on the constitution of India, in the shaping of which he played a most prominent

    role. (Kuber, W.N.: 1991,P.248)

    3.2 Indian Nationalism:

    Dr. Babasaheb Ambedkar's perception about Indian nationalism started

    with different objectives, which amounted to the social welfare of the marginal

    section of the society. He wanted equality and civic rights for those persons who

    were deprived of them for thousands years past without the development of lower

    strata of the society, a nation can't get momentum for its overall development and

    can't strength in real sense. He had full faith in the greatness and traditional

    culture of his country and the dignity of his countrymen, Nationalism in him

    started as a protest, both external domination and Internal oppression. He held the

    British Empire responsible for the negligence of the social welfare of Indian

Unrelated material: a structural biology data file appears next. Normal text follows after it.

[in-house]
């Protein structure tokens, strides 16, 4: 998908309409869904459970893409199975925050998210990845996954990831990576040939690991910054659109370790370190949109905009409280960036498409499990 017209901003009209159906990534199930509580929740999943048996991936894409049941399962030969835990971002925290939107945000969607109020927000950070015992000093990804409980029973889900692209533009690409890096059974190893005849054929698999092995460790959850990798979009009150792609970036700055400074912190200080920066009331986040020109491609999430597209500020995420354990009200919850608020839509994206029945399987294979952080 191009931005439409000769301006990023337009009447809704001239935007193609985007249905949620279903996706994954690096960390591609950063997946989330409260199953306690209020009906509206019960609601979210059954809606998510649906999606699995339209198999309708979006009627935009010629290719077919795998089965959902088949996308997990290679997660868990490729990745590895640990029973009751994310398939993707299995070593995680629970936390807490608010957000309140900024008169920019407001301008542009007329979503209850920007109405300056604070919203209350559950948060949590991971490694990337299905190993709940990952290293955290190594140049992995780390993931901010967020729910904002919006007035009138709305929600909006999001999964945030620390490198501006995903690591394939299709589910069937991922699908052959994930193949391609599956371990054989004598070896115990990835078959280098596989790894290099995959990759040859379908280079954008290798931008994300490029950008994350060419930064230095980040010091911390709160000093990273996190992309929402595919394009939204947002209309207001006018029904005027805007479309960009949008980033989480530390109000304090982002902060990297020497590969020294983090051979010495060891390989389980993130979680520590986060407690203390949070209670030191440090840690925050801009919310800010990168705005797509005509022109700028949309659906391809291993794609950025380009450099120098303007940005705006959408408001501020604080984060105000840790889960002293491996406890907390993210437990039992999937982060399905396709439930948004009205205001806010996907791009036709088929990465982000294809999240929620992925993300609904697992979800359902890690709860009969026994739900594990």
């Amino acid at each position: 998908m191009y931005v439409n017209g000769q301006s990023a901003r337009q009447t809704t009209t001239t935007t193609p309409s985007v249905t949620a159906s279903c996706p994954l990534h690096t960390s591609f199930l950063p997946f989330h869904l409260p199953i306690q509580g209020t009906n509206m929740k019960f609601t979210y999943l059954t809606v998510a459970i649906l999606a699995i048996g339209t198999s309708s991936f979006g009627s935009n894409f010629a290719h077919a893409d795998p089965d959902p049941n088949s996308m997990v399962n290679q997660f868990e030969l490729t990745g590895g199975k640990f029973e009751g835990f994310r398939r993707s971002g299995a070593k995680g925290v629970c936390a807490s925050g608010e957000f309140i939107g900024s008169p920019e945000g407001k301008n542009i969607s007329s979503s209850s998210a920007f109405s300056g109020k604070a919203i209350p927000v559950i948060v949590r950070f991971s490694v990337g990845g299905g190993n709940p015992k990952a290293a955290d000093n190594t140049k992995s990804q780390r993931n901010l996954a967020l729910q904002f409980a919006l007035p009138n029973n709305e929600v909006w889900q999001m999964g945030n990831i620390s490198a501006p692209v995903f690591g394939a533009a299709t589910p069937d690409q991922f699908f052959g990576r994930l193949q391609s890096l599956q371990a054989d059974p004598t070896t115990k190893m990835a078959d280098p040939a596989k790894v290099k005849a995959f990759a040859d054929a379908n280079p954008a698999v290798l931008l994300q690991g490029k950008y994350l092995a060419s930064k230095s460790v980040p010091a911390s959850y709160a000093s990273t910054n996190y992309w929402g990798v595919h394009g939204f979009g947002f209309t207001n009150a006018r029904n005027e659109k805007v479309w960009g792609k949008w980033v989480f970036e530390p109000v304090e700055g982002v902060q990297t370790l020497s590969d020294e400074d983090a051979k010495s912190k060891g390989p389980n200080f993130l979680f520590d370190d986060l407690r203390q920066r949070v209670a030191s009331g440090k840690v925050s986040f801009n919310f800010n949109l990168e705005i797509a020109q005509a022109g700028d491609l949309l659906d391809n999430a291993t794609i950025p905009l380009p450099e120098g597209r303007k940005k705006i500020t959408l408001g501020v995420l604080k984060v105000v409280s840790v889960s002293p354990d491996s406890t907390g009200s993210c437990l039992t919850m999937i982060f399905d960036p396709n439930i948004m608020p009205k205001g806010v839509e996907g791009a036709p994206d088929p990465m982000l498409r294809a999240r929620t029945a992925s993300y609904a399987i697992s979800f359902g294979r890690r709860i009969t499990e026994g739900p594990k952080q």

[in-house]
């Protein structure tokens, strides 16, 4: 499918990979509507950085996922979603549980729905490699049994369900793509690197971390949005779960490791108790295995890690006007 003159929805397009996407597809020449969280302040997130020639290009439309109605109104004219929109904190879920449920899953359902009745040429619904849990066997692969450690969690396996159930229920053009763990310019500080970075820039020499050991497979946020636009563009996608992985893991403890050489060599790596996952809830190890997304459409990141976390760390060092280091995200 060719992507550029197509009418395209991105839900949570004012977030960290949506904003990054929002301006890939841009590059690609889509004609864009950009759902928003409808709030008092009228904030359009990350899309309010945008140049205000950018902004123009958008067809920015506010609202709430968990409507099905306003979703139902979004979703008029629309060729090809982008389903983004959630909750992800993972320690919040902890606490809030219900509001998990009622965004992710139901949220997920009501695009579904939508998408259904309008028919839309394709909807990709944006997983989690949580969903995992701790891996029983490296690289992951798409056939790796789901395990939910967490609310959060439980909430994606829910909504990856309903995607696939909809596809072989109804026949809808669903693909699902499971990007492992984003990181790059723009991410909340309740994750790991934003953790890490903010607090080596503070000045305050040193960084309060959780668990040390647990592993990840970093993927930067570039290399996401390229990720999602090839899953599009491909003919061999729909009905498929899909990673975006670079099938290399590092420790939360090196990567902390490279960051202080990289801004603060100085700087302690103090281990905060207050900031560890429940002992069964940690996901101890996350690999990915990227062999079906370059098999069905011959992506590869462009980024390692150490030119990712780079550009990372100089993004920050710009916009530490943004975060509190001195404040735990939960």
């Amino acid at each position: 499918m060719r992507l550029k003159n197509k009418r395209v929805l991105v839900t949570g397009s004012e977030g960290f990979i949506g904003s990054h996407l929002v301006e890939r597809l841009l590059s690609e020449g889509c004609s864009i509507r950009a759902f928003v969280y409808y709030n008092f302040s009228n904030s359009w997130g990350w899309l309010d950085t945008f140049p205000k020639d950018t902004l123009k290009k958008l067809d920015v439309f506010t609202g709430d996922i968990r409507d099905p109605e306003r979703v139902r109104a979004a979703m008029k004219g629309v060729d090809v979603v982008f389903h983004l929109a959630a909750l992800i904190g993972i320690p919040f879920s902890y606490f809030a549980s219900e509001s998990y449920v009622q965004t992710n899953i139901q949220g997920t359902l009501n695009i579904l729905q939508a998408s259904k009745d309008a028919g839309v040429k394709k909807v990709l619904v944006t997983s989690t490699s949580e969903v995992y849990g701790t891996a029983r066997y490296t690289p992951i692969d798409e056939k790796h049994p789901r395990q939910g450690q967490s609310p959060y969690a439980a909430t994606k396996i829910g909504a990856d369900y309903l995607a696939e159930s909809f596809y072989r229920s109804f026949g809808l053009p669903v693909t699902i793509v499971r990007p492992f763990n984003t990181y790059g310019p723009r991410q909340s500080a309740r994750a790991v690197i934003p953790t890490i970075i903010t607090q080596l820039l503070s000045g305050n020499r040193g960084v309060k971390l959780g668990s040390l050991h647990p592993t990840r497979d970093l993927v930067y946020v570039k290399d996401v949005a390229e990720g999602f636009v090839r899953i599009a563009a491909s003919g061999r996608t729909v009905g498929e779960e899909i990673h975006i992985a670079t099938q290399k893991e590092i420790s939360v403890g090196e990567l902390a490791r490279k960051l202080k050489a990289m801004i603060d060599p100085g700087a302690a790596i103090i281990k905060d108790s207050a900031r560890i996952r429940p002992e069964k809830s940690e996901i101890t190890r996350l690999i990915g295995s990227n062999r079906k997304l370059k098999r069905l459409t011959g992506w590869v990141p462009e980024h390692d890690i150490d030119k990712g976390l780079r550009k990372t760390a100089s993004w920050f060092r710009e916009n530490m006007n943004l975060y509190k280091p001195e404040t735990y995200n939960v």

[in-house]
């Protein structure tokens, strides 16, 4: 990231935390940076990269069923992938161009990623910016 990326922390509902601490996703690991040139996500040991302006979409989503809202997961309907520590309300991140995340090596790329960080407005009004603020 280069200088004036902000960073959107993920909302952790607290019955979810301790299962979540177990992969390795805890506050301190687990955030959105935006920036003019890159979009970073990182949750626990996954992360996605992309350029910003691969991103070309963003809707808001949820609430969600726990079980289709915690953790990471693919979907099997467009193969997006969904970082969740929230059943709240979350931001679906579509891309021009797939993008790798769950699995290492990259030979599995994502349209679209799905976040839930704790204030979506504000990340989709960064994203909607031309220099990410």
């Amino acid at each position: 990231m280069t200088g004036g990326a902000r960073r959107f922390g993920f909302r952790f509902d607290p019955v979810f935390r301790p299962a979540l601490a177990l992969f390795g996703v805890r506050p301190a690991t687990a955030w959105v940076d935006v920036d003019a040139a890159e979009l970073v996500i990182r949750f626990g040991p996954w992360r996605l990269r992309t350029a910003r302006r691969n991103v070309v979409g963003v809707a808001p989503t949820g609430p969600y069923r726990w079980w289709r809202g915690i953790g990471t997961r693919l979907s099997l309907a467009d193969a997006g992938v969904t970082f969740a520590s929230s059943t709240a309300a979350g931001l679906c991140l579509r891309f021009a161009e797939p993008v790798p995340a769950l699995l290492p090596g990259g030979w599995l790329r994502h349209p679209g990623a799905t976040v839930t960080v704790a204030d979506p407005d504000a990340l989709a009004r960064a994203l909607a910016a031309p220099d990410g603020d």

people. He argued that status granted to people was "midway between that of the

    serf and the slave". According to him, these enforced servility and bar to human

    intercourse were due to untouchability, which involved not merely the possibility

    of discrimination in public life. He said that our own government would amend the

    whole social and economic code of life without abolition of untouchability,

    58

  • a nation can't get united and national brotherhood could not be appreciated by the

    untouchable and even higher castes. The British government would never be able

    to play such a role. For that purpose it required government, which is of the

    people, for the people, and by the people that will make this possible.

    Dr. Babasaheb Ambedkar remarked, " the British government did not

    energetically and enthusiastically work for the restoration of the right of the

    depressed classes and that it did not exercise its power to strike at the